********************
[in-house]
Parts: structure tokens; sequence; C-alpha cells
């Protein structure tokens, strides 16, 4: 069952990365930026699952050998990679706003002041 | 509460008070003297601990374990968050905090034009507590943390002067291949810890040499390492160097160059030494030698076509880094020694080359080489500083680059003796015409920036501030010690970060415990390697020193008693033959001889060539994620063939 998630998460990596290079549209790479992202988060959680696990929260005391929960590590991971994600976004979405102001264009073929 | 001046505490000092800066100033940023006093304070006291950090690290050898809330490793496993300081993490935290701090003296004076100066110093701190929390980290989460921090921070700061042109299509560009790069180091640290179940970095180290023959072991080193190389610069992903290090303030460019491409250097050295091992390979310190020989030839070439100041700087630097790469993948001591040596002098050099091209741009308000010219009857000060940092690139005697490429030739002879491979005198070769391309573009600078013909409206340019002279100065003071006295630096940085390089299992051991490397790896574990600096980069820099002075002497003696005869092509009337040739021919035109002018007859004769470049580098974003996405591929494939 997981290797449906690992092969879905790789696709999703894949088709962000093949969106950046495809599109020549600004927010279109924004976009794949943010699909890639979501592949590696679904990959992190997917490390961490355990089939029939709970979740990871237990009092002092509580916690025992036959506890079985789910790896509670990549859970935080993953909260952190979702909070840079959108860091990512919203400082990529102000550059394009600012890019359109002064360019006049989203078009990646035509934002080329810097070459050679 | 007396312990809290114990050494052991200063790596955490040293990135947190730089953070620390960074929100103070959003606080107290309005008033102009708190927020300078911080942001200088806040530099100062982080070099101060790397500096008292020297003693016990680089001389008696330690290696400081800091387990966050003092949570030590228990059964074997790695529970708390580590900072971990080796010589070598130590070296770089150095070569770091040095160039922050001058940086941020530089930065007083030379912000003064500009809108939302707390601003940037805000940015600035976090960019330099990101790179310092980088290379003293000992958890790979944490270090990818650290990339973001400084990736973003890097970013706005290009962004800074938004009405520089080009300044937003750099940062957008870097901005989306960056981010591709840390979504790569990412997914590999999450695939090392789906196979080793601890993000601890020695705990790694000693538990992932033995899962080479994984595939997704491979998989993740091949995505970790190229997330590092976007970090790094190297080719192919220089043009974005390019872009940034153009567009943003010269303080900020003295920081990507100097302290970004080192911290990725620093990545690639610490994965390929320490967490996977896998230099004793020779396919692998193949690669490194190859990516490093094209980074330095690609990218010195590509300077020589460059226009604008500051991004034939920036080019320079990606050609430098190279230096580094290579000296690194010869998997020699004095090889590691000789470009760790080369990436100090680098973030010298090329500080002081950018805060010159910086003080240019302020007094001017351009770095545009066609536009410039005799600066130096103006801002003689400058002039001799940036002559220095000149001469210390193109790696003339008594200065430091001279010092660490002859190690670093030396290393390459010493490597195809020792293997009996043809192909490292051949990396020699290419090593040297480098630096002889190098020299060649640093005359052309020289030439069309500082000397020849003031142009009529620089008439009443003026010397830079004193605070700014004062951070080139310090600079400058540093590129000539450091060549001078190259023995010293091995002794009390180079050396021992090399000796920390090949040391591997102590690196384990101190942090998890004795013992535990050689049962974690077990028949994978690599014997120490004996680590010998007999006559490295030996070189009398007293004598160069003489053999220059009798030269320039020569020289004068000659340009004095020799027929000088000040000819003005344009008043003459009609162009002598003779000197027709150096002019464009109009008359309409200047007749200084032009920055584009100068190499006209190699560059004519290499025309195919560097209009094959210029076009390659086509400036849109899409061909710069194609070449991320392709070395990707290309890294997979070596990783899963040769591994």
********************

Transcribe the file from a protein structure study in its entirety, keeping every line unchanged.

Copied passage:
[in-house]
Parts: structure tokens; sequence; C-alpha cells
């Protein structure tokens, strides 16, 4: 069952990365930026699952050998990679706003002041 | 509460008070003297601990374990968050905090034009507590943390002067291949810890040499390492160097160059030494030698076509880094020694080359080489500083680059003796015409920036501030010690970060415990390697020193008693033959001889060539994620063939 998630998460990596290079549209790479992202988060959680696990929260005391929960590590991971994600976004979405102001264009073929 | 001046505490000092800066100033940023006093304070006291950090690290050898809330490793496993300081993490935290701090003296004076100066110093701190929390980290989460921090921070700061042109299509560009790069180091640290179940970095180290023959072991080193190389610069992903290090303030460019491409250097050295091992390979310190020989030839070439100041700087630097790469993948001591040596002098050099091209741009308000010219009857000060940092690139005697490429030739002879491979005198070769391309573009600078013909409206340019002279100065003071006295630096940085390089299992051991490397790896574990600096980069820099002075002497003696005869092509009337040739021919035109002018007859004769470049580098974003996405591929494939 997981290797449906690992092969879905790789696709999703894949088709962000093949969106950046495809599109020549600004927010279109924004976009794949943010699909890639979501592949590696679904990959992190997917490390961490355990089939029939709970979740990871237990009092002092509580916690025992036959506890079985789910790896509670990549859970935080993953909260952190979702909070840079959108860091990512919203400082990529102000550059394009600012890019359109002064360019006049989203078009990646035509934002080329810097070459050679 | 007396312990809290114990050494052991200063790596955490040293990135947190730089953070620390960074929100103070959003606080107290309005008033102009708190927020300078911080942001200088806040530099100062982080070099101060790397500096008292020297003693016990680089001389008696330690290696400081800091387990966050003092949570030590228990059964074997790695529970708390580590900072971990080796010589070598130590070296770089150095070569770091040095160039922050001058940086941020530089930065007083030379912000003064500009809108939302707390601003940037805000940015600035976090960019330099990101790179310092980088290379003293000992958890790979944490270090990818650290990339973001400084990736973003890097970013706005290009962004800074938004009405520089080009300044937003750099940062957008870097901005989306960056981010591709840390979504790569990412997914590999999450695939090392789906196979080793601890993000601890020695705990790694000693538990992932033995899962080479994984595939997704491979998989993740091949995505970790190229997330590092976007970090790094190297080719192919220089043009974005390019872009940034153009567009943003010269303080900020003295920081990507100097302290970004080192911290990725620093990545690639610490994965390929320490967490996977896998230099004793020779396919692998193949690669490194190859990516490093094209980074330095690609990218010195590509300077020589460059226009604008500051991004034939920036080019320079990606050609430098190279230096580094290579000296690194010869998997020699004095090889590691000789470009760790080369990436100090680098973030010298090329500080002081950018805060010159910086003080240019302020007094001017351009770095545009066609536009410039005799600066130096103006801002003689400058002039001799940036002559220095000149001469210390193109790696003339008594200065430091001279010092660490002859190690670093030396290393390459010493490597195809020792293997009996043809192909490292051949990396020699290419090593040297480098630096002889190098020299060649640093005359052309020289030439069309500082000397020849003031142009009529620089008439009443003026010397830079004193605070700014004062951070080139310090600079400058540093590129000539450091060549001078190259023995010293091995002794009390180079050396021992090399000796920390090949040391591997102590690196384990101190942090998890004795013992535990050689049962974690077990028949994978690599014997120490004996680590010998007999006559490295030996070189009398007293004598160069003489053999220059009798030269320039020569020289004068000659340009004095020799027929000088000040000819003005344009008043003459009609162009002598003779000197027709150096002019464009109009008359309409200047007749200084032009920055584009100068190499006209190699560059004519290499025309195919560097209009094959210029076009390659086509400036849109899409061909710069194609070449991320392709070395990707290309890294997979070596990783899963040769591994």